Around the World in 62 Days: Day 15 – 21

Around the World in 62 Days

 

Welcome back!  Grab your passport and get ready to take off while we visit Slovakia, Columbia, Belgium and Guam this week.  The fasten seatbelt light has been lit and the Captain says we are prepared for take off.  Please pay attention to the following safety video, treat your flight attendants with kindness and enjoy the journey!

 

July 17Slovakia Declaration of Independence in 1992 (A Remembrance Day Only)

200px-Flag_of_Slovakia.svgWhile the dissolution of Czechoslovakia officially occurred on January 1, 1993, the Slovak Parliament adopted the Declaration of Independence of the Slovak nation on July 17, 1992 under Vladimír Mečiar.  By July 23rd, Mečiar and Václav Klaus (Prime Minister of Czechoslovakia) came to terms to dissolve Czechoslovakia.  It is interesting to note that there was a movement for either a tighter confederation of the two states or complete independence.  The vast majority of either state were not in favour of the dissolution and to this day there are still tight ties between the countries including both nations using either language officially as long as the speaker is using their native tongue.  Slovakia has since become a member of the European Union, NATO, the UN, WTO and many other organizations.

 

July 20

 

200px-Flag_of_Colombia.svgColombia – Declaration of independence from Spain 1810

In 1808, Charles IV of Spain was forced to abdicate the throne (along with Ferdinand VII of Spain) by Napoleon Bonaparte in favour of crowning his brother Joseph I as King of Spain.  This didn’t last long, which lead to the formation of the Supreme Central and Governing Junta of the Kingdom – which collapsed in early 1810 in favour of reinstating Ferdinand VII.  The news reached the Americas in mid 1810…a number of incidents occurred, including the breaking of a vase which eventually led to the independence of Colombia (known also as Gran Colombia to differentiate it from the Columbia of today).  It’s a fascinating history, and well worth the read!

 

July 21

 

200px-Flag_of_Belgium.svgBelgium Leopold of Saxe-Coburg-Saalfeld takes the oath as first king of the Belgians on July 21, 1831 after independence from the United Netherlands (Belgian revolution) on October 4, 1830.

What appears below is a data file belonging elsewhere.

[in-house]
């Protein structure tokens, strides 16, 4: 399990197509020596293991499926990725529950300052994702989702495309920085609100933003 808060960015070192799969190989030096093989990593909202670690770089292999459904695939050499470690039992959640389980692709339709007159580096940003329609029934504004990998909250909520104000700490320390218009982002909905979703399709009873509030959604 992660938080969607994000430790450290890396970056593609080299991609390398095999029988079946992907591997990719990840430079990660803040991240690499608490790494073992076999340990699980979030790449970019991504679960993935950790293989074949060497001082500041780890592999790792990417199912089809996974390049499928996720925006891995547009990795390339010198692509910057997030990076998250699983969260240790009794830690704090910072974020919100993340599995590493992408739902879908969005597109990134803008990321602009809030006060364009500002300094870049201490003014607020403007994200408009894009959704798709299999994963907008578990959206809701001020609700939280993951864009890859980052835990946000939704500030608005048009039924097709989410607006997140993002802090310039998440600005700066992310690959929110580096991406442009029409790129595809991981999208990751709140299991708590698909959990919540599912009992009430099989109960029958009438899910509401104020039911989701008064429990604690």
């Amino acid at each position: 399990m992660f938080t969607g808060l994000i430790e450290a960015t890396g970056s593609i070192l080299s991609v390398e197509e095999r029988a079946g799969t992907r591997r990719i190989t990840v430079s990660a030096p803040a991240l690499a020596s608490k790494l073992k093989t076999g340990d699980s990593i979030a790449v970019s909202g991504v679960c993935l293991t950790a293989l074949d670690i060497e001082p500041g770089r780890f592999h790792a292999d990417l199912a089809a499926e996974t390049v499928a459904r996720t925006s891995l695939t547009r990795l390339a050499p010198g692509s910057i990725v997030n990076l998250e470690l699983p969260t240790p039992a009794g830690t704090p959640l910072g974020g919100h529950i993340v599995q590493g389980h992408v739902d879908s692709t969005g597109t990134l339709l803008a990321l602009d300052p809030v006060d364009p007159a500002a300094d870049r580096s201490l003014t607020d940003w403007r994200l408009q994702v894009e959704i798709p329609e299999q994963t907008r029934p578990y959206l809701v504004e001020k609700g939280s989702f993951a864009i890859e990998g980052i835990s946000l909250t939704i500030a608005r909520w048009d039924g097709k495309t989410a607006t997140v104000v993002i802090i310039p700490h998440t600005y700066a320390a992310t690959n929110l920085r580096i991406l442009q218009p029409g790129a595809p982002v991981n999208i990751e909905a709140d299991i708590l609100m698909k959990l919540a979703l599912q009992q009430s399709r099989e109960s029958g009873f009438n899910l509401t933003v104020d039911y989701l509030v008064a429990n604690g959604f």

Formed from the “Southern Provinces” of the Netherlands, Belgium became an officially French-speaking nation once it gained its independence from the Netherlands.  Leopold I was not the first choice of King of Belgium (Louis, the second son of Louis-Philippe, King of France was considered first, but this was nixed by Louis-Philippe on the advice of Lord Palmerston, British Foreign Secretary).  Leopold was very nearly the Prince Consort of the United Kingdom (had Princess Charlotte lived, she would have been Queen), and then he was next offered the Throne of Greece, which he refused due to the perceived opposition to this appointment and his lack of desire in being imposed on a nation.  He accepted this offer to become King of Belgium, and took his oath on July 21, 1831.  Two weeks later, King William I attacked Belgium in an attempt to regain control.  Skirmishes continued for 8 years, and finally in 1839, both sides signed a Treaty recognizing the independence of Belgium.

Flag_of_Guam.svgGuam (Liberation Day, Americans landing on Guam 1944, the beginning of the Battle of Guam (1944)

Guam had been an American Territory since 1898. Captured by Japan on December 8th, 1941 just hours after the attack on Pearl Harbour, residents of Guam faced a 2.5 year occupation.  During this time they were forced to adopt Japanese culture, into forced labour amongst other atrocities.  On July 21, 1944 US troops recaptured the island. Guam is once again a territory of the US, has a democratic, self led government; representation in Congress; and pay some US taxes.

 

A few courses that you might be interested in reviewing this week:

The Captain has informed us that we are preparing to land.  Please return your seats and trays to an upright position and fasten your seatbelts as our journey comes to an end for this week – but please, join us next week when we will gather passport stamps from Egypt, Puerto Rico, Liberia, Peru and the Republic of the Maldives.  There are many more places to visit this summer, so make sure to come back every week to see where we will head next!

Around the World in 62 Days: Days One to Five

Around the World in 62 Days
Welcome to Around the World in 62 Days!  During July and August, we are going to explore Independence Day – not just in the United States, but around the world in 53 countries! Along the way, we will discover things about the country, their history, and with a little luck, ourselves.  Join us on this expedition every Tuesday this summer- no passport required!

July 1

 

 Canada

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At 9.98 million square kilometres in size, Canada is the world’s second-largest country in the world (by total area). This North American country boasts a population of 35.5 million.  Canada gained its independence from Britain in a typically peaceful manner on July 1st, 1867 via the British North America Act.  The Canada Act in 1982 severed the final vestiges of legal dependence on the British Parliament.  Most communities will celebrate Canada Day by hosting organized, outdoor  public events such as parades, carnivals, festivals, BBQs, air and/or maritime shows, fireworks and free musical concerts – or some mix thereof. Citizenship ceremonies are frequently hosted for new citizens.  Ottawa, the capital of Canada, will host a televised event consisting of concerts and addresses by many Canadians, ending with a fantastic fireworks show.